View Full Version : The Wild One

05-15-2009, 01:55 PM
The Wild One
Joe Gabriele
Cavs.com Beat Writer


Have you noticed that this year, the “F-word” hasn’t been used on Anderson Varejao?
Not that “F-word” – (although it’s almost guaranteed that the Wild Thing is among the league leaders as far as opponents using that word to describe him).

The “F-word” that has grown extinct in describing Anderson Varejao is “flopper” – an unjustified stigma that haters once used to marginalize the Brazilian forward’s overall game. The NBA even talked about penalizing “flopping” this past season – although it’s hard to think of an instance in which the league actually did.

That disparaging term has never truly applied to Anderson Varejao – although flummoxed foes like Rasheed Wallace would like you to believe it did. Vlade Divac flying four rows into the expensive seats every time Shaq backed into him is “flopping”; Anderson Varejao getting position and standing there while a 6-9, 250-pound thoroughbred comes at him full speed is “taking a charge.”

The reason that term hasn’t been used is because Varejao has proven, night-in and night-out, that he’s actually a pretty skilled – and rapidly maturing – big man, a contributor on the league’s top team. He supplanted a potential Hall of Famer in the starting lineup and hasn’t looked back since.

“I feel pretty good being a starter, but to me, it’s not who starts the game, but who finishes,” said Varejao. “So, while I’m starting, I’m playing more minutes, but that’s the only difference right now. I’m doing the same things I was doing when I wasn’t a starter. It’s really not a big difference.”

It may not seem like a big difference, but the numbers tell a different story. In 39 games off the bench, Varejao averaged 7.1 points on .526 shooting, 6.6 rebounds and 1.1 assists in 24.4 minutes. In a career-best 42 starts, he averaged 9.9 points on .542 shooting, 7.7 rebounds and 1.1 steals in 32.3 minutes.

Andy will never be confused with some of the more offensive-minded starting fours in the league, but he has improved his game on that end of the floor. Overall, he posted career-bests in scoring (8.6) and field goal percentage (.536). He notched a career-high 26 points against Chicago on January 9.

“I worked a lot on my offense this summer,” asserted Anderson. “My jumpshot, my finish. And I believe it’s working.”

When Andy does break double-digits, the Wine and Gold are 25-5. Overall, they’re 33-9 with him in the starting lineup.

“He’s a guy, being out on the floor with LeBron and Mo and Delonte – sometimes he doesn’t get the touches that he wants, in terms of scoring,” added Coach Mike Brown. “But he is a capable scorer and he showed it in either Game 2 (vs. Atlanta). He had nice post moves and he had some nice moves when he posted up and took guys off the dribble. He’s obviously able to step out and shoot that jump shot.”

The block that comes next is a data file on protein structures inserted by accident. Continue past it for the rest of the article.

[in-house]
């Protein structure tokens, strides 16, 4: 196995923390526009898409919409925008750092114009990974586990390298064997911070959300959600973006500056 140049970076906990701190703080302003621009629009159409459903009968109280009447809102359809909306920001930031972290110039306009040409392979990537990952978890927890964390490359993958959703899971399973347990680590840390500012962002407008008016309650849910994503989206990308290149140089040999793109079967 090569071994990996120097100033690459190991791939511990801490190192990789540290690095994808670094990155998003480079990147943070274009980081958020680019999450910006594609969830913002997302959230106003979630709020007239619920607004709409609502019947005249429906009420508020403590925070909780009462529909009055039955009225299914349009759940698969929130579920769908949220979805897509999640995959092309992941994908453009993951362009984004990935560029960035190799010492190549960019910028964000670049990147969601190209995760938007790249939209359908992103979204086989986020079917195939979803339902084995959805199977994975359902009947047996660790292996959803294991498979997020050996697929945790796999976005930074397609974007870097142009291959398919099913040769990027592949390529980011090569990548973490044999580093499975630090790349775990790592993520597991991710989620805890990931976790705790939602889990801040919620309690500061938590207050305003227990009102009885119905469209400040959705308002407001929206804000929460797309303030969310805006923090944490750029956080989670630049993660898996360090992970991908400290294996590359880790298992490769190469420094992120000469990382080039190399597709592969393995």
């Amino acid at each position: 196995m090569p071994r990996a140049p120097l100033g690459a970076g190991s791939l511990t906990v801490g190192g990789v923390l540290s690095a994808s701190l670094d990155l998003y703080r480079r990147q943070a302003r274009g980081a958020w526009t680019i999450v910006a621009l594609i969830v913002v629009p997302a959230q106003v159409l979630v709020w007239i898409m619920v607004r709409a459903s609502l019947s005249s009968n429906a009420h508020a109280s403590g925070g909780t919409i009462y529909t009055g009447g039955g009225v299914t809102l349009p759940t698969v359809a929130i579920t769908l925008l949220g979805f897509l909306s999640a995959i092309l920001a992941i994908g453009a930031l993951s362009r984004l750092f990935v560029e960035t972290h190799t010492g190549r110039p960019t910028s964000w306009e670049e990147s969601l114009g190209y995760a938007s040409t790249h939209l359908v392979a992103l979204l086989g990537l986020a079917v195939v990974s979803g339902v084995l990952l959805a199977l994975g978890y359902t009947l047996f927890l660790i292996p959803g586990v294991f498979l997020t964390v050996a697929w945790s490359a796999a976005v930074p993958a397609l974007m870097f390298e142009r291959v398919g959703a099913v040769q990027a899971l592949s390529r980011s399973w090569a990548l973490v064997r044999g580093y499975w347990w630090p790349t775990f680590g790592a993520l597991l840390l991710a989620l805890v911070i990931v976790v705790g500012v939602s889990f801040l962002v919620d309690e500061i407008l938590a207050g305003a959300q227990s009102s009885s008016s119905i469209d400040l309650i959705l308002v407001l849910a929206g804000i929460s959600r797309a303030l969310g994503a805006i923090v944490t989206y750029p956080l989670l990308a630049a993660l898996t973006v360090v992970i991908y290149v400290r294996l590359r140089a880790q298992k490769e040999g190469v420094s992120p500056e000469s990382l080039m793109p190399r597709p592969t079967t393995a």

Varejao’s offense has definitely been upgraded – in no small part because he had an entire Training Camp with the squad, a luxury he didn’t have one year earlier. But Andy’s offense is pure gravy for the Cavaliers. The man hangs his hat on defense.

Statistically speaking, was second in the NBA in offensive fouls drawn, with 52. But from a purely observational standpoint, the Wild Thing leads the NBA in driving his opponent completely berserk.

“He gets under my skin, so you can only imagine what it’s like if he’s not your teammate,” quipped Zydrunas Ilgauskas – Andy’s close friend and road dog. “So many times, I can just watch the other guys getting frustrated, frustrated, frustrated. I can feel for them because I’ve played against him in practice for so many years.

“He’s as bad in practice as he is in the games,” continued Big Z. “Maybe worse because he can get away with more. But he’s just one of those guys – maybe you can compare him to Dennis Rodman when the Bulls had him – not everything he does shows up in the stats, but you can tell he’s out there. He always guards (the opponents’) best big.”

“I’m just trying to do my best to help the team – on offense and defense,” smiled Varejao, tacitly acknowledging that he knows he drives opponents insane. “It is what it is. Sometimes, yeah, I can tell. All I’m doing is playing hard and they go crazy.”

For as crazy as he drives the opposition, he is totally beloved by his own teammates – whether he’s handing out man-hugs on the floor, blasting his celebratory Michael Jackson tunes on the team plane, or aping LeBron James’ pregame talc toss as the self-appointed “Chosen2” – (see photo, right) – which he did to the crowd’s delight in the season finale against Philly.

“I understand the league better now,” admitted Anderson. “This is my fifth year. I know what to do and I know the players I’m playing against much better now. I understand their moves better, I understand the rules better. My English is getting better this year, and that’s helped me too.”

The accomplishments the young Brazilian forward has turned in this year translate in any language. And, if he really compares to a young Dennis Rodman – as Ilgauskas asserted – that’s a good thing, too. The Worm drove opponents insane – and he has five Championship rings to show for it.


05-15-2009, 02:31 PM
Gotta love the Wild Thing!

05-15-2009, 02:34 PM
Re-sign this man!

I think the "Cavs are such and such record when so and so does this" fake stats are funny when the team is dominating all aspects of the game all season. The Cavs are 12-0 when Delonte puts hotsauce on his chicken.

05-15-2009, 03:47 PM
They are also 3-5 when JJ forgets to bring donouts.:king:

05-15-2009, 04:51 PM
The Cavs are 12-0 when Delonte puts hotsauce on his chicken.

How player is that, man?